Author Archives: Mogget

God is Light III: The Situation

This is the third in a series of posts that will, at some point before Final Judgment, culminate in the exegesis of a selected section of 1 John. I will try to avoid the War and Peace effect this time but, my goodness, it is such fun to think about!

The bottom line is this: The community that had originally formed around the Beloved Disciple and the Fourth Gospel has now broken into at least two factions. The Elder writes to those who yet remain in his camp to confront and correct the errors of the schismatic group and to comfort them by assuring them that they have made the correct choice and are assured of eternal life. The cause of the break-up seems to be that while “both parties knew the proclamation of Christianity available to us through the Fourth Gospel…they interpreted it differently” (Brown, Community, 106).


We know what we know about this conflict primarily from what 1 John tells us, so we have only the Elder’s word for the situation. There is no independent verification of the theological position taken by the Elder’s opponents, or of any of the ethical shortcomings that he attributes to them. It is quite likely that, if we had written evidence of their position, the Elder’s point of view would be declared just as profoundly inappropriate.

How, then, can we trust what he says? The best response to this question is to ask what might have been the consequences had the Elder misrepresented his opponents. It is clear enough that the breakup is quite recent, which implies that the Elder’s addressees knew from their own experience about his opponents. If his characterization were too far off, then his efforts to persuade and comfort would be rendered ineffective by this lack of authenticity. Personally, I think it more likely that we have an incomplete picture of the opponents rather than a very inaccurate one.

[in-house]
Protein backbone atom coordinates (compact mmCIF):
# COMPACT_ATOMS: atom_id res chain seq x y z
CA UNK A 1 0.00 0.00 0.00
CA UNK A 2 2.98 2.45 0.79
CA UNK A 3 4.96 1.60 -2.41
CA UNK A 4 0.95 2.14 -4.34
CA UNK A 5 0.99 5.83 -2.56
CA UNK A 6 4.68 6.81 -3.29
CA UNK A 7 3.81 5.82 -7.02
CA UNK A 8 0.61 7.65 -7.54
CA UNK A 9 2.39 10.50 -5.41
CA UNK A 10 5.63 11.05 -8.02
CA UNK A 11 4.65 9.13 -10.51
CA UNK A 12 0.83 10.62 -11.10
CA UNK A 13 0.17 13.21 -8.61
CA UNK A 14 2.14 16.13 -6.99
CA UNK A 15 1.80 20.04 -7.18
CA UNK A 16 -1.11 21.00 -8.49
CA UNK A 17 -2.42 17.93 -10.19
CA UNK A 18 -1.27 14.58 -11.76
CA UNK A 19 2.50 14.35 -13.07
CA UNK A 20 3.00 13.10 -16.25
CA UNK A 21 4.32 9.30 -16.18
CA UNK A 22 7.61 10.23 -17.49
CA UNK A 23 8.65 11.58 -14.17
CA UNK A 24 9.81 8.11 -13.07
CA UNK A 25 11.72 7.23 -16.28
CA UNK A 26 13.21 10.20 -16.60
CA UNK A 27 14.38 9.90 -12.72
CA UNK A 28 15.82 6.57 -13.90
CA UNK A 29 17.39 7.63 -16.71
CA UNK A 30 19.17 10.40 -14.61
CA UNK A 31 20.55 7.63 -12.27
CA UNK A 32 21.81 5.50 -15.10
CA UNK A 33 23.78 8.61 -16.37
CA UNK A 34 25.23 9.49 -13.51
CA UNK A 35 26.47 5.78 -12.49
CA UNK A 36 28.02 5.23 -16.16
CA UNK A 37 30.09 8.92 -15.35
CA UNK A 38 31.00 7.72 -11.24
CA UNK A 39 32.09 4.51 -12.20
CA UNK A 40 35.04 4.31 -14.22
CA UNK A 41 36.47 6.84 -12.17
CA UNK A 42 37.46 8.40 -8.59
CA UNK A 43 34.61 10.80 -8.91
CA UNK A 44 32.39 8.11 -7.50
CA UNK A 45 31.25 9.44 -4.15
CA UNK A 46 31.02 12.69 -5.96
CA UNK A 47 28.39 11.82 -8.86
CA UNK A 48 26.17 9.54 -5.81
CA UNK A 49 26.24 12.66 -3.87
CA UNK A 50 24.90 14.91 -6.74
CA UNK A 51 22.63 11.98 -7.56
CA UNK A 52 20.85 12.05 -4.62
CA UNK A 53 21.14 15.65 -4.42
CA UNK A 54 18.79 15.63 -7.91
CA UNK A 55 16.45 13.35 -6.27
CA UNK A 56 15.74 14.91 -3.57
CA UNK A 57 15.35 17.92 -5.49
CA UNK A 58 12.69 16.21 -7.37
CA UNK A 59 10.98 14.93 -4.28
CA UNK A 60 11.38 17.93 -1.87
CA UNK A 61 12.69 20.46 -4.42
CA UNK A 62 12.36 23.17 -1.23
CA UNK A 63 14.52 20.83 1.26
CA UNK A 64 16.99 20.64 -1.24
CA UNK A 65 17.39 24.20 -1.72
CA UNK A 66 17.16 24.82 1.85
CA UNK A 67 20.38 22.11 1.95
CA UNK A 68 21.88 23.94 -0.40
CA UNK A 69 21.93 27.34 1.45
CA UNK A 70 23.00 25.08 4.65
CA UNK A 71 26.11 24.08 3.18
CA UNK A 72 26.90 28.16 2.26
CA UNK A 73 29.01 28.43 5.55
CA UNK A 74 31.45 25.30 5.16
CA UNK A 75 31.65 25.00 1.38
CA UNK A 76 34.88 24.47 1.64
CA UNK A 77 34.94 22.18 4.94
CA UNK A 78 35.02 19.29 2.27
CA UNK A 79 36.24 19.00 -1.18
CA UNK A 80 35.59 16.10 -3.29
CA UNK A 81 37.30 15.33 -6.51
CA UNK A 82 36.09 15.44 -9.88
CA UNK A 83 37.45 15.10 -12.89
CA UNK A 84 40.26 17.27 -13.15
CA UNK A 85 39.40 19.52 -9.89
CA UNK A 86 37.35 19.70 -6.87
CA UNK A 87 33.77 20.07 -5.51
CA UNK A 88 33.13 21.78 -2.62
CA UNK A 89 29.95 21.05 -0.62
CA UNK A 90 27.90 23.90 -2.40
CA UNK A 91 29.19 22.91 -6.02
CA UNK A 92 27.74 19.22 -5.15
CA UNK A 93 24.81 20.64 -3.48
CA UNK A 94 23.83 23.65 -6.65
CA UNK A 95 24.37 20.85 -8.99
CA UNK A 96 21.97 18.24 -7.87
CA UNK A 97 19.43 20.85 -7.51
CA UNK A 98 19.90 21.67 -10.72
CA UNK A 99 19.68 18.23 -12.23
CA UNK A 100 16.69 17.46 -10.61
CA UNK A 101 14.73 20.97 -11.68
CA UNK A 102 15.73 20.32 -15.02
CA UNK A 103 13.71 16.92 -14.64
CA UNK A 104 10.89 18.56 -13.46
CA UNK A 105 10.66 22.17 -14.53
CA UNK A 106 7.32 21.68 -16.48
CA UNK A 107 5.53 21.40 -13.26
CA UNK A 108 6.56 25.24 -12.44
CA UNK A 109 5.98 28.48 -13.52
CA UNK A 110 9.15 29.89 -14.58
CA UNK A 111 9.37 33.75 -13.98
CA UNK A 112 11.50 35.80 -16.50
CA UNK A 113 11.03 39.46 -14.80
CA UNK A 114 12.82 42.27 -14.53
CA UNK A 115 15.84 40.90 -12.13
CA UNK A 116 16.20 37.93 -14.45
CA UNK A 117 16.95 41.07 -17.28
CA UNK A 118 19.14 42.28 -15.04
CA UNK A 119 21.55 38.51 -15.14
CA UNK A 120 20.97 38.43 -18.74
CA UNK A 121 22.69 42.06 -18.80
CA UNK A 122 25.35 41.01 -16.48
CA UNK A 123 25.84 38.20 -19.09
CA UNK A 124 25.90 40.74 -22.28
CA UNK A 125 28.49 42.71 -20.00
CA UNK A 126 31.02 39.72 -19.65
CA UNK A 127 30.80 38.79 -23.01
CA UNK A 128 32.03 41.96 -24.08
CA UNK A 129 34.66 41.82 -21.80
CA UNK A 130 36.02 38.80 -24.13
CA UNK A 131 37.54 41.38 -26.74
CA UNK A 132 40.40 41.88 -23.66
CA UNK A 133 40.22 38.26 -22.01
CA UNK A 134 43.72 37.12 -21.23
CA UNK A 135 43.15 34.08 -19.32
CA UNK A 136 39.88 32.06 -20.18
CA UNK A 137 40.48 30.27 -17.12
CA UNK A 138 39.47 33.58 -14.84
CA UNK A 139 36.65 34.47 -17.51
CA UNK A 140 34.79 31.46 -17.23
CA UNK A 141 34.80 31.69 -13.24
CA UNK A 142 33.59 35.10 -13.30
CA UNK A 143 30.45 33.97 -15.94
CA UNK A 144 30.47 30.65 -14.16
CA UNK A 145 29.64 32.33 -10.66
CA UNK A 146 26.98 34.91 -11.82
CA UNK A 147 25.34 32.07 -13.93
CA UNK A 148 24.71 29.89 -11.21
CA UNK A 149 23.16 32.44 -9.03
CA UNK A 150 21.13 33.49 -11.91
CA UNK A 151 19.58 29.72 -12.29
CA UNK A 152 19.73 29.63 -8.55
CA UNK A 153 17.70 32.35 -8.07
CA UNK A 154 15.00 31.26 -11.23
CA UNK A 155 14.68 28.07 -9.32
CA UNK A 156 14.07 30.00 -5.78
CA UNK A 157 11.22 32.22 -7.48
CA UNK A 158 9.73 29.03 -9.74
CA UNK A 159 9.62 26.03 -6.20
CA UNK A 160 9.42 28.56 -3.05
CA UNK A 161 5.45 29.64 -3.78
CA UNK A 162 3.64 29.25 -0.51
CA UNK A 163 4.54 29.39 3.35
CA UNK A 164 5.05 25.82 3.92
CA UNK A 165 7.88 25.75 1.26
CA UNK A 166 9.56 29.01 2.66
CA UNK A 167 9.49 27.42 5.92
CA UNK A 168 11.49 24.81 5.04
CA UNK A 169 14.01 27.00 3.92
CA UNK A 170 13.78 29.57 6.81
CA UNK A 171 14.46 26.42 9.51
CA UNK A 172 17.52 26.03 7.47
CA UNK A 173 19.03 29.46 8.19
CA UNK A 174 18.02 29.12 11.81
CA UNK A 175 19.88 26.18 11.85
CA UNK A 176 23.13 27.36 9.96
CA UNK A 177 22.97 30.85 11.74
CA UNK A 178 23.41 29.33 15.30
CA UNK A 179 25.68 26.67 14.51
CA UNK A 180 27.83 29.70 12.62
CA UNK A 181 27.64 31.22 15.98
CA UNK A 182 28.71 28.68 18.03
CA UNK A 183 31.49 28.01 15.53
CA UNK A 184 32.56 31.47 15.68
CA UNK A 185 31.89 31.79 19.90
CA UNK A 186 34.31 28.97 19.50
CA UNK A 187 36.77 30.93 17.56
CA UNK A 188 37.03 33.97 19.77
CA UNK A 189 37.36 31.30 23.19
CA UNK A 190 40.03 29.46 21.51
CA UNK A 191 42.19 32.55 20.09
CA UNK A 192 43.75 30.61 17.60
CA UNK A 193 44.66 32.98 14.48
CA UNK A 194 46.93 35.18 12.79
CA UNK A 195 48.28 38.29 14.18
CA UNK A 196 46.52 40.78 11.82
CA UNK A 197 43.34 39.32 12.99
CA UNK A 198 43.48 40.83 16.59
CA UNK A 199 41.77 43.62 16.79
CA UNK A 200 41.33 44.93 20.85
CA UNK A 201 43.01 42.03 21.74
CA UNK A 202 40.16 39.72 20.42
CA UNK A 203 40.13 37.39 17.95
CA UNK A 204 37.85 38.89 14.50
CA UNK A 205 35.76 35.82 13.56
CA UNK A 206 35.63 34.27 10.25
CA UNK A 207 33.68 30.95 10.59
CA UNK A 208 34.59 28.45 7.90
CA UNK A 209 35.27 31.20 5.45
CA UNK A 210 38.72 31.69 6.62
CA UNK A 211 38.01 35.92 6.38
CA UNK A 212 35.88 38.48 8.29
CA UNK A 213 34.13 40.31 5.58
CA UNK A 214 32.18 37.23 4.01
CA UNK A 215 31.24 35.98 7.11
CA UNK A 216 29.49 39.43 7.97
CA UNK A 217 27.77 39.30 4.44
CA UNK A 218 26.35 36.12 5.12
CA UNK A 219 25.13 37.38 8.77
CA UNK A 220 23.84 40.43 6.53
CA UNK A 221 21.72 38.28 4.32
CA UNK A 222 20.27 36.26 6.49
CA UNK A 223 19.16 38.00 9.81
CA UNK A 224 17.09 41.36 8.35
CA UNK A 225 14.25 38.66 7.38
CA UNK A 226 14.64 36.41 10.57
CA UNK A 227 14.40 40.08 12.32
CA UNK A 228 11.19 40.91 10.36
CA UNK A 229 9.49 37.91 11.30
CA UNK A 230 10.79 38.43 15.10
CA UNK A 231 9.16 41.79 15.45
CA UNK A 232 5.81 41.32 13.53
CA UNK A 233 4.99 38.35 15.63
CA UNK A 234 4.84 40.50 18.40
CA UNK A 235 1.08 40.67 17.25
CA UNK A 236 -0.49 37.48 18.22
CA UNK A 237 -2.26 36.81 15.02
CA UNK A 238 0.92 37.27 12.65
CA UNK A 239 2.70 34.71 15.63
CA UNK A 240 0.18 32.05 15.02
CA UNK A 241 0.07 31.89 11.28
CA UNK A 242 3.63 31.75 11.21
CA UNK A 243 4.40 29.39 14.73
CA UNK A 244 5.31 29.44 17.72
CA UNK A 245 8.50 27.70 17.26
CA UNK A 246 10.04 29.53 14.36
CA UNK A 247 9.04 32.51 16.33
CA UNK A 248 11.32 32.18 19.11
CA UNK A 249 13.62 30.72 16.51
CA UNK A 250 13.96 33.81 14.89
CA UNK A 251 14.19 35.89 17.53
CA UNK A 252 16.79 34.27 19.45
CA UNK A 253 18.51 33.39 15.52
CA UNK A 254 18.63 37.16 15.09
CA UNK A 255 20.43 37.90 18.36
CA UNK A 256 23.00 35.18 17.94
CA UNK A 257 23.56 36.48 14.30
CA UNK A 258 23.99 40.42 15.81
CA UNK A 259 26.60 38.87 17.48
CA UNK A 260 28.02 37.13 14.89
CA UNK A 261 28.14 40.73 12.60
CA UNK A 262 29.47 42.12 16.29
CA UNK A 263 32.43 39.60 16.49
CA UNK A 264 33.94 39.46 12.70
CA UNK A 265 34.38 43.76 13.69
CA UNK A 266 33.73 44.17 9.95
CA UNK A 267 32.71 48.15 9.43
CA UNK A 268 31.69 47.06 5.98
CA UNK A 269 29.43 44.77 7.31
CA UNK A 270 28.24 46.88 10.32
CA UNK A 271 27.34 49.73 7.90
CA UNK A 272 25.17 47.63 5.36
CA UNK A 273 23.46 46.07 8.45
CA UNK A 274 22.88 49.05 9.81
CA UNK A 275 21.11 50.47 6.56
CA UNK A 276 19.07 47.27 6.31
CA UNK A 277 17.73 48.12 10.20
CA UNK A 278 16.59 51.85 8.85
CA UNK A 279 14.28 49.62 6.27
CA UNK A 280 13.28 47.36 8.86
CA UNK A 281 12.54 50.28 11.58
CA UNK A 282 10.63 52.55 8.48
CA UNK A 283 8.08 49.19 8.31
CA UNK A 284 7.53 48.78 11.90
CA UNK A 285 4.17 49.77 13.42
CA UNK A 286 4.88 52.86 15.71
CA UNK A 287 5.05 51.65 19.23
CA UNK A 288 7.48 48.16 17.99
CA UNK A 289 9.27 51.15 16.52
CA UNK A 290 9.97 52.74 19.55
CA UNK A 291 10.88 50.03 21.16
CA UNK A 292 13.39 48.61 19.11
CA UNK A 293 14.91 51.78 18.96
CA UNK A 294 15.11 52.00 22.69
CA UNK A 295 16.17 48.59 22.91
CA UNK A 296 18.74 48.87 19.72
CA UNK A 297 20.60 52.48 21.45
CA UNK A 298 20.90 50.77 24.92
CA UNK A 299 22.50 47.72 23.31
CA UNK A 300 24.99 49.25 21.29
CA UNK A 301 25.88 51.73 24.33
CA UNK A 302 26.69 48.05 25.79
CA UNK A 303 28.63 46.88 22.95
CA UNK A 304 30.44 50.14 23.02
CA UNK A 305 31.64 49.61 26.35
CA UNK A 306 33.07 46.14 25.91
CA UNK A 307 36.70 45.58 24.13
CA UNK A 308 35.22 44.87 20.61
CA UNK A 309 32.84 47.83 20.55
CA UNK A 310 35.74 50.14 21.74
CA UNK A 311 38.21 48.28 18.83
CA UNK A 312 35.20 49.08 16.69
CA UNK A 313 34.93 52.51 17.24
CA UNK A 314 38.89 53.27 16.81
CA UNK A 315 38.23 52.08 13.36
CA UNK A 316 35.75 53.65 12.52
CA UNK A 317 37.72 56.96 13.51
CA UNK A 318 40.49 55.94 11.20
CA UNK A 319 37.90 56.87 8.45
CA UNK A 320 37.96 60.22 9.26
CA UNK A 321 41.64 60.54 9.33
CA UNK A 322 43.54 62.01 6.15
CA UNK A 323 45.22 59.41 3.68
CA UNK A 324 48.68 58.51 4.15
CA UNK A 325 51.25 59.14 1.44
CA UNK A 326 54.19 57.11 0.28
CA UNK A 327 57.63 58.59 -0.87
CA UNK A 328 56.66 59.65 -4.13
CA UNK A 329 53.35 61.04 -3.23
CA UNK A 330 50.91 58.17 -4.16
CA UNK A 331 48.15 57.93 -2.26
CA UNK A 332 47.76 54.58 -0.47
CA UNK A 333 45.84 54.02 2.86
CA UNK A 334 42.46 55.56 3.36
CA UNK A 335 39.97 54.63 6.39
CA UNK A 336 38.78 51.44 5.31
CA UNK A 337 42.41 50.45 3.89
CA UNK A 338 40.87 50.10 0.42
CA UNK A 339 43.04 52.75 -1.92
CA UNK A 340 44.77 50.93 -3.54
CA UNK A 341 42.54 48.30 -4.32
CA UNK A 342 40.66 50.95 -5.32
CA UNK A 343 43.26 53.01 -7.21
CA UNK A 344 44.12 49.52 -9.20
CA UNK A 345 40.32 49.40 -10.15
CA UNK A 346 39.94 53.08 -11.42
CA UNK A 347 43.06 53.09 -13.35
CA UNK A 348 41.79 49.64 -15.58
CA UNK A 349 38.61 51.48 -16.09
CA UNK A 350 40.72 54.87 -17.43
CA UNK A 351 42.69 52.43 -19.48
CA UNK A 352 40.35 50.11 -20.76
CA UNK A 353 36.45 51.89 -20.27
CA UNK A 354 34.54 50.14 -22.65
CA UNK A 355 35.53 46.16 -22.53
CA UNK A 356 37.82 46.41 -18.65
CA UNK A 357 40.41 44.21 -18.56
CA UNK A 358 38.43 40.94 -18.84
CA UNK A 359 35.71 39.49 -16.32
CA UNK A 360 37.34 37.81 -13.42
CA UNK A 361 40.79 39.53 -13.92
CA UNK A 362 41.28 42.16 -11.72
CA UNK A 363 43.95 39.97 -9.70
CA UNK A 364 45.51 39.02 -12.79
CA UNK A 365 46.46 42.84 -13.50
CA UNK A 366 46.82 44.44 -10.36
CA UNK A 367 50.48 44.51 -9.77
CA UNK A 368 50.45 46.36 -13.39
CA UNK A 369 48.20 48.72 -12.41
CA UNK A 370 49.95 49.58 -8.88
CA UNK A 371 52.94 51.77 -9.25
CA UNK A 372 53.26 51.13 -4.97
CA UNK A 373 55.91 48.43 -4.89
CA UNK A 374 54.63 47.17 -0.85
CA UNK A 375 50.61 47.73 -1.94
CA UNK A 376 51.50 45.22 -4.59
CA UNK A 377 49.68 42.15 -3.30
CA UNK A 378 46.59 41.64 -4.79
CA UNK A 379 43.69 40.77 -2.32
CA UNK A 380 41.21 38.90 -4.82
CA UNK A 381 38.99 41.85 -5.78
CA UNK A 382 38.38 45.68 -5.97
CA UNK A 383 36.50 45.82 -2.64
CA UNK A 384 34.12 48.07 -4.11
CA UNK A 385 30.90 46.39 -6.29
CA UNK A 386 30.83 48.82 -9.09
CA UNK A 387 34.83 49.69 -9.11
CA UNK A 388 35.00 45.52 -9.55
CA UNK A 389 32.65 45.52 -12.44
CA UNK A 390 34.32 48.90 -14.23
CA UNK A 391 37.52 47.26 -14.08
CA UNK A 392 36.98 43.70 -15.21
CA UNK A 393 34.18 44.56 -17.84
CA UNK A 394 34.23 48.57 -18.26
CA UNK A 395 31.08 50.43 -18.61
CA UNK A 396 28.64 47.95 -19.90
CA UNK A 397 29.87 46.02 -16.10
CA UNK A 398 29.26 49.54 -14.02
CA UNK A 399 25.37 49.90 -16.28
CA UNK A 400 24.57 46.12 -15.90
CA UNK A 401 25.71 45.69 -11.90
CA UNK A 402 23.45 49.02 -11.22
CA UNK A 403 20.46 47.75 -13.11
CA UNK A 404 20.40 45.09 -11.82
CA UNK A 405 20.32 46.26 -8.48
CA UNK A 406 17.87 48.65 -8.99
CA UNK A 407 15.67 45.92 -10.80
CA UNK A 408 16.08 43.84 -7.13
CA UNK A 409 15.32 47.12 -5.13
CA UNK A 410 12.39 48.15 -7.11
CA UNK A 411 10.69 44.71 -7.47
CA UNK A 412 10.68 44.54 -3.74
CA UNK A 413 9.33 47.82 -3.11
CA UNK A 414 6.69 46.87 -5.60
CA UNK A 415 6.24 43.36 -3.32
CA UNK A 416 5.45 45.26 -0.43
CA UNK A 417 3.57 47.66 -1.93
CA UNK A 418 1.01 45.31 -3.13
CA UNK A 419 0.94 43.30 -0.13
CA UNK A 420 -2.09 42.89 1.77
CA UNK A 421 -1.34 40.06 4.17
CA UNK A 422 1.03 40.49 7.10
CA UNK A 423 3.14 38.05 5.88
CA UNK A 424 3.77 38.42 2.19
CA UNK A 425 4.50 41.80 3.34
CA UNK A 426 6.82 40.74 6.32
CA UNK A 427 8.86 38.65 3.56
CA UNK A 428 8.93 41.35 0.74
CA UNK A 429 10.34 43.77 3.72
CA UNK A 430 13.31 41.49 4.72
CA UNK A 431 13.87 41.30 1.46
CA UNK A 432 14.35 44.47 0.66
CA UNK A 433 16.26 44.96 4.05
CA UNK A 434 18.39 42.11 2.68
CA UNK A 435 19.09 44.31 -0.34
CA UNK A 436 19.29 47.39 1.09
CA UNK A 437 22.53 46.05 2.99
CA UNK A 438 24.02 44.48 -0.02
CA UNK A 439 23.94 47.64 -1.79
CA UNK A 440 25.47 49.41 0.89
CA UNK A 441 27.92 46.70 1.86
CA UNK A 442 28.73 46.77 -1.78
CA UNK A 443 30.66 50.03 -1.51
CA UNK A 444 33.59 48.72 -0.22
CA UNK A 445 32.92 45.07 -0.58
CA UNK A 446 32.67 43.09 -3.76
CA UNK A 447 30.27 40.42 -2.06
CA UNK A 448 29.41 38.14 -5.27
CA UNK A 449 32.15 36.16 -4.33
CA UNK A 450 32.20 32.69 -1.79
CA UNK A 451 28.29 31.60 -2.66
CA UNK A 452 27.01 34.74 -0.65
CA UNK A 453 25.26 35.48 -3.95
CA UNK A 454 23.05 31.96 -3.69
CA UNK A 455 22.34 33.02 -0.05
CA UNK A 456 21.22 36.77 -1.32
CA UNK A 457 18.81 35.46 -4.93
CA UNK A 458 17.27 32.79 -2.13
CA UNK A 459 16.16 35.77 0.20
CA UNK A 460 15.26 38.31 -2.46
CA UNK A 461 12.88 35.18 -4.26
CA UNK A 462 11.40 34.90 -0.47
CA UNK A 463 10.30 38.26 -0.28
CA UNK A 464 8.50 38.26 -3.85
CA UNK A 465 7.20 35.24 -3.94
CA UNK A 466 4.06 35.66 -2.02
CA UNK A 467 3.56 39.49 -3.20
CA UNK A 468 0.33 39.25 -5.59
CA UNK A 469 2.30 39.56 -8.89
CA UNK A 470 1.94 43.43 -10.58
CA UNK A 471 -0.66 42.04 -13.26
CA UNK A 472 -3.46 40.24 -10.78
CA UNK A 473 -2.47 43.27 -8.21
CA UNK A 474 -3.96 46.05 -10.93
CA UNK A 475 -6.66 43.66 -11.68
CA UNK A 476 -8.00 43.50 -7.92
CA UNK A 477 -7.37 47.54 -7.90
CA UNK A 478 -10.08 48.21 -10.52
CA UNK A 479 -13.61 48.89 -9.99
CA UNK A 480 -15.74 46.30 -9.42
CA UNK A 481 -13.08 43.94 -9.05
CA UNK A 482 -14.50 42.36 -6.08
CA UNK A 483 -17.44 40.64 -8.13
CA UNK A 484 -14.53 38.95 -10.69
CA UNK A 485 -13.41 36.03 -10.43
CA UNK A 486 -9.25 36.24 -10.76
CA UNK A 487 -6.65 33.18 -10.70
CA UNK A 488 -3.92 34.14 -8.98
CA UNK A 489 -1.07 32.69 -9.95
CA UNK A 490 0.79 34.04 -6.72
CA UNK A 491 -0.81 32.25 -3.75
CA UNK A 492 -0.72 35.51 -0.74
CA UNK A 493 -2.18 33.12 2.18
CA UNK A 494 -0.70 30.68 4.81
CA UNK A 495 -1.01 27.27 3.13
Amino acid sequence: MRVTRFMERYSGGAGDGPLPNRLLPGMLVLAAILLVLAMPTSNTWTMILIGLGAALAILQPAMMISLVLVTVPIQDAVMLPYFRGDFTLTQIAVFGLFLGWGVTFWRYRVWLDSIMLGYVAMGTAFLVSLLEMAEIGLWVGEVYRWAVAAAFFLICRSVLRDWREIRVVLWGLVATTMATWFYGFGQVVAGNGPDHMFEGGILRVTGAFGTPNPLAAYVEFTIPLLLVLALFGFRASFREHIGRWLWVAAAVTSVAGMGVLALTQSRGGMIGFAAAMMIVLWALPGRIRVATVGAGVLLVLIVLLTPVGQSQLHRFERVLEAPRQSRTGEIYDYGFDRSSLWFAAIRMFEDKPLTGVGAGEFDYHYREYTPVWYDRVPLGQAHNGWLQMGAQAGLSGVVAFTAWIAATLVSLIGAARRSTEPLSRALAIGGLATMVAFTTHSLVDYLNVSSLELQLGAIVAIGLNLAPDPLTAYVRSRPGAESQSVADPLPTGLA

Finally, there is disagreement about whether or not the schism itself is the “main thrust” of the Elder’s remarks, or whether he has wider objectives including simply explaining what is an appropriate way to understand the Fourth Gospel. The folks who opt for the wider view are principally Pheme Perkins, Judith Lieu, and Ruth Edwards. My thought is that they have done us a service by calling attention back to the pastoral components of the text but I remain unconvinced of their larger position. You can get a synopsis of their thoughts and access to their works in any decent commentary. For my part, I will probably quote or allude to their thoughts at appropriate points rather than summarizing them now.

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God is Light II: Literary Relationships

This is the second post in a series on 1 John. The point of this series is to illustrate how exegesis is done by “doing” a bit of exegesis in a rather step-by-step fashion. The first post dealt with author and genre. This one deals with the literary relationships between the Johannine Epistles and the remainder of the Catholic Epistles, the Gospel of John, and the rest of the NT.

Although I neglected to mention it in the first post, the content of the first four or five posts will cover what we might call “introductory matters.” It is easy to be impatient with the time it takes read this sort of thing. It is my experience, however, that it is invariably time well-spent. There is no substitute for context when you try to interpret a literary work.

Finally, Eric reminds me in a comment on the first post that part of this illustration should be to show how I use the various sources and tools that go into something like this. So I will!


In the last post, I proposed that the relationship between 1 John and 2 John was that the latter was a cover letter for the transmission of the former. This, I think, is a good approach given that Irenaeus (d. 202 CE) seems to have thought that the two were one document. Sometimes 1 John is found alone, but this might be explained by the fact that the Elder would not have used a cover letter for his own church or those that were very nearby.

What about 3 John?
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God is Light I: Genre and Author

Some time ago, quite some time ago, actually, Eric asked if I’d do a bit of exegesis of a passage in 1 John to illustrate the activities involved. I don’t remember quite what passage we agreed on, but I think it was the first substantive section of the First Epistle of John, 1 John 1:5-2:17.

So here we go…